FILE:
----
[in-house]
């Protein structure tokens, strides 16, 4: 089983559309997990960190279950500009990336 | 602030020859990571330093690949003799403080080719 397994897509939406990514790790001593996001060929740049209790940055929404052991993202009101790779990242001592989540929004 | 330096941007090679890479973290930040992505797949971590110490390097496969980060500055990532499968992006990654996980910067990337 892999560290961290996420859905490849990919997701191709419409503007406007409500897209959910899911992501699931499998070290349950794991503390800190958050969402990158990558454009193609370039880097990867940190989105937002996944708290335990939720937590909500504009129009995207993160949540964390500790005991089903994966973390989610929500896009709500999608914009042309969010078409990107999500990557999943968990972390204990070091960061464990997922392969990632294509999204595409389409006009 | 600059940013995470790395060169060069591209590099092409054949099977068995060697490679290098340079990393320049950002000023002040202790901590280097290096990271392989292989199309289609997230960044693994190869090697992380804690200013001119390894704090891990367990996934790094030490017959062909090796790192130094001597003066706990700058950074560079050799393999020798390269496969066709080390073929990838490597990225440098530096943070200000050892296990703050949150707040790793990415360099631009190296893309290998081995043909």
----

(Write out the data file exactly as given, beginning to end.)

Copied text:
[in-house]
């Protein structure tokens, strides 16, 4: 089983559309997990960190279950500009990336 | 602030020859990571330093690949003799403080080719 397994897509939406990514790790001593996001060929740049209790940055929404052991993202009101790779990242001592989540929004 | 330096941007090679890479973290930040992505797949971590110490390097496969980060500055990532499968992006990654996980910067990337 892999560290961290996420859905490849990919997701191709419409503007406007409500897209959910899911992501699931499998070290349950794991503390800190958050969402990158990558454009193609370039880097990867940190989105937002996944708290335990939720937590909500504009129009995207993160949540964390500790005991089903994966973390989610929500896009709500999608914009042309969010078409990107999500990557999943968990972390204990070091960061464990997922392969990632294509999204595409389409006009 | 600059940013995470790395060169060069591209590099092409054949099977068995060697490679290098340079990393320049950002000023002040202790901590280097290096990271392989292989199309289609997230960044693994190869090697992380804690200013001119390894704090891990367990996934790094030490017959062909090796790192130094001597003066706990700058950074560079050799393999020798390269496969066709080390073929990838490597990225440098530096943070200000050892296990703050949150707040790793990415360099631009190296893309290998081995043909």